Scratching the surface of IM (1 Viewer)


Senior Member
Dec 31, 2000
A piece from the Guadian on instant messaging, probably is more to it than you thought ? :)


Chat to the future

It's anarchy in the world of instant messaging, writes Jack Schofield

Thursday August 8, 2002
The Guardian

You can phone anyone you like, if they have a phone. You can email anyone with an email address, or send a letter to anyone with a postal address. But you can't send an instant message to anyone who uses instant messaging (IM), especially if they use AOL's Instant Messenger (AIM).

For the past three years, the company that dominates the market with AIM and ICQ has been intermittently blocking its rivals' attempts to send messages to its tens of millions of users. Last month, AOL more or less thumbed its nose at the American government. It said in a filing that technical difficulties meant it would try alternative approaches to the server-to-server links stipulated by the Federal Communications Commission when it allowed AOL to take over CNN Time Warner.

AOL now thought gateways "would require further significant expenditures of time and resources to develop". Boiled down to the bones, AOL's position is that it is not worth giving up any of the speed, privacy or security features enjoyed by the majority to provide interoperability for a minority who could simply download the AIM software (free) to send their messages (also free). That may limit consumer choice, but AOL is keen to do deals, and Apple has just unveiled iChat software that can replace AOL's client software on Macs. However, companies that won't play by AOL's rules, such as Microsoft, Yahoo, Odigo and Trillian, have had messages blocked.

This has infuriated users and turned Trillian's authors, Scott Werndorfer and Kevin Kurtz, into folk heroes. They recognised that users did not want to download separate messaging programs to send IMs to people using AIM, ICQ, Microsoft Messenger, Yahoo Messenger or the internet's sys tem, IRC (Internet Relay Chat), so they created Trillian to work with all of them. It's convenient, it's free and it isn't even adware. Users seem to love it. AOL doesn't love it, because its users are typing their AIM names and passwords into someone else's software, which it says could compromise security.

Also, since Trillian (Cerulean Studios) does not provide its own servers and network, critics say it is getting a free ride. Werndorfer says: "We view ourselves as a bridge solution to the ultimate goal of server-based interoperability, [which] will require more technical work and more inter-company collaboration before it becomes a reality. In the meantime, products like Trillian help consumers combine the IM services now."

But Rob Batchelder, a research director with Gartner in the US, says bluntly: "Trillian has no right to send its traffic over AOL's network without AOL's permission, and unpleasant as it may be, it's perfectly within AOL's rights to block them. They've built a large network, which costs money to run and, quite legitimately, they don't feel compelled to share that asset with their competitors. Trillian is trying to get something for nothing."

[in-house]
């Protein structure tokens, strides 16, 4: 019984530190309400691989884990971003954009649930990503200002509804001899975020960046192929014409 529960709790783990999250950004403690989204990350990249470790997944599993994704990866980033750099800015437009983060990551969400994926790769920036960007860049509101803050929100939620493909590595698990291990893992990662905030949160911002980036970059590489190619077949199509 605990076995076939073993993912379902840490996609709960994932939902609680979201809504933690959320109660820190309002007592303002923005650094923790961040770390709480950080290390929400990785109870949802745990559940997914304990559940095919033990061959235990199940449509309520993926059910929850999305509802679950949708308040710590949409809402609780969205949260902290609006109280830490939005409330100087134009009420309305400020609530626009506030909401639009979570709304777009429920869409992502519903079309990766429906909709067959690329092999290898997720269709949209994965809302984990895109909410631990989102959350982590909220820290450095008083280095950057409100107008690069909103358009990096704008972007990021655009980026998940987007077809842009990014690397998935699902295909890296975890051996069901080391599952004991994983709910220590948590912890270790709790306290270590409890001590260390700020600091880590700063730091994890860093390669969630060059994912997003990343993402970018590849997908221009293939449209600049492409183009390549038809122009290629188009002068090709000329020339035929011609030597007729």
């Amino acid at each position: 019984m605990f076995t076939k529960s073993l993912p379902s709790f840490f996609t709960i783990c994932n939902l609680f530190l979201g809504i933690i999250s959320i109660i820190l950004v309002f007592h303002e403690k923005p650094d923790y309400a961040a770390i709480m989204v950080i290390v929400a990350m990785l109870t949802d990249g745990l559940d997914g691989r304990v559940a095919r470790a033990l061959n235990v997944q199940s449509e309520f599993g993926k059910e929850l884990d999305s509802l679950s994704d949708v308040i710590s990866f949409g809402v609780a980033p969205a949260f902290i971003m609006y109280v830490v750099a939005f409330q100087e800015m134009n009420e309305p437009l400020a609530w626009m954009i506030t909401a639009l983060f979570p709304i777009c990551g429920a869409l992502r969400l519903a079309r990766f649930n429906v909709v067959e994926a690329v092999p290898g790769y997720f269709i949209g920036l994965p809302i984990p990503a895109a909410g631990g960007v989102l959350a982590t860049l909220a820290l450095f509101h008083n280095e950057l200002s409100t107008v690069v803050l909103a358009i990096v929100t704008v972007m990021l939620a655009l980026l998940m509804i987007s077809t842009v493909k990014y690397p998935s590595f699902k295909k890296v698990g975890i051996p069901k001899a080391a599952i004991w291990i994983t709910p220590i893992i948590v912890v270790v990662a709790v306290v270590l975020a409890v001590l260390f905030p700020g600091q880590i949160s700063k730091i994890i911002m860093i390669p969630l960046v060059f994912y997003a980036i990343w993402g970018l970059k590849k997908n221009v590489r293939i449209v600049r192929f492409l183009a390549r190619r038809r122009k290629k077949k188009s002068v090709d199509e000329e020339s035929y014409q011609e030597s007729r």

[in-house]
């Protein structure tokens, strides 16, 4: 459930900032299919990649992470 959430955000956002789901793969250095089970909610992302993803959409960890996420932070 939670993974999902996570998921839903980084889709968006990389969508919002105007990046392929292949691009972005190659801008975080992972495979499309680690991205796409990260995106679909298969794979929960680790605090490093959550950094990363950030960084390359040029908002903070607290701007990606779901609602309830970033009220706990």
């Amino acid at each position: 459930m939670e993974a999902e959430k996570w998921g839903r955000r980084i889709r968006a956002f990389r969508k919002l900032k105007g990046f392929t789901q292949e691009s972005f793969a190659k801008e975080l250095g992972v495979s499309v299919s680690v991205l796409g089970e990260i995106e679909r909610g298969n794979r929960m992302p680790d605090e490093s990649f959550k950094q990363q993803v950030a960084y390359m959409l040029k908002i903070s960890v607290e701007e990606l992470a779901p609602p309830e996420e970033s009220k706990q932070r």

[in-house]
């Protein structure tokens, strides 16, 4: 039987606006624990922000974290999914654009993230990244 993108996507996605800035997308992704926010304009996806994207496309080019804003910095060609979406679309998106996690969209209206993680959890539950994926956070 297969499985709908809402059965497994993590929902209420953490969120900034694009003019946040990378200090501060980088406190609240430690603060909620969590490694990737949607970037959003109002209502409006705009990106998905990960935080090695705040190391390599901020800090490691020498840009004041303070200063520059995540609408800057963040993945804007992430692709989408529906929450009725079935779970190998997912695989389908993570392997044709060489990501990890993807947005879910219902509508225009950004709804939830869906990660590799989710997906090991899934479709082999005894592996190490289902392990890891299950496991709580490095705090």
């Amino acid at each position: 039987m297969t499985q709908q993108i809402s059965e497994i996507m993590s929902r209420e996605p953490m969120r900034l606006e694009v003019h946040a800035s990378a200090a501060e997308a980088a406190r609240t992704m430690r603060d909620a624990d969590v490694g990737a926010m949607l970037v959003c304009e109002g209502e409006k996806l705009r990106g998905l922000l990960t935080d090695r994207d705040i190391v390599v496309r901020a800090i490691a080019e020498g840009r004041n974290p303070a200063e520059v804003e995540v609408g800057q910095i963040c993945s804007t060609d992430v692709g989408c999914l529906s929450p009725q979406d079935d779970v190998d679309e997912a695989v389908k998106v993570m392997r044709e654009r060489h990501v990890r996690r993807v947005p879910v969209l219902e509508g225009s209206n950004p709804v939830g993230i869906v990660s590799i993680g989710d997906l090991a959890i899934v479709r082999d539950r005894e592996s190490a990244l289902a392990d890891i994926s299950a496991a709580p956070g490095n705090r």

Batchelder, who used to run an ISP, also supports AOL's position on server-to-server connections which, he says, have fundamental problems. "If you stick gateways in the middle of a network, you degrade its performance so that in some instances, instant messaging becomes no better than email. Gartner's position is that gateways probably are not the solution to interoperability."

Gateways are a way of connecting incompatible networks by translating between their different sets of protocols. It wouldn't be such a problem if almost everyone used the same protocols, and standards are coming into use. The best known are the Internet Engineering Task Force's SIP (Session Internet Protocol), widely used by phone companies, and Simple (SIP for Instant Messaging and Presence Leverage). Microsoft has contributed to the Simple standard, and has based the Windows Messenger built into Windows XP on SIP.

Unfortunately, this was the type of gateway AOL prototyped to test interoperability with IBM's Sametime system, and now regards as unsatisfactory. Although it may look like a proprietary supplier balking at standards, AOL does have a point. Derek Atkins, president of IHTFP Consulting and co-chair of the IETF's Instant Messaging and Presence Protocol working group, told me that the group still needed "closure" on some issues, including security, and that while it could provide interoperability if everyone used it, not everyone believed in the SIP model.

The IETF's IM "design contest" had failed to come up with a single standard, he said, and efforts had been split into three subgroups: Simple, Apex (Application Exchange Core) and Prim (Presence and Instant Messaging protocol).

"That's one of the great things about the IETF," he quipped, "there are so many standards to choose from." But if you can't connect your client software to AOL's network, and you can't connect your network to AOL's network, that just leaves AOL dominating the market. When IM was mostly teenagers chatting, hardly anyone cared about that. Things are different now the market is exploding - Gartner reckons IM will be bigger than email - and people think there could be money in it.

First, IM is penetrating the business market, and companies need much more sophisticated systems than AOL provides. For example, traders discussing share purchases want their messages encrypted so they cannot be read if intercepted. They want messages logged to provide audit trails. And, sometimes, they want to run their own servers rather than use AOL's.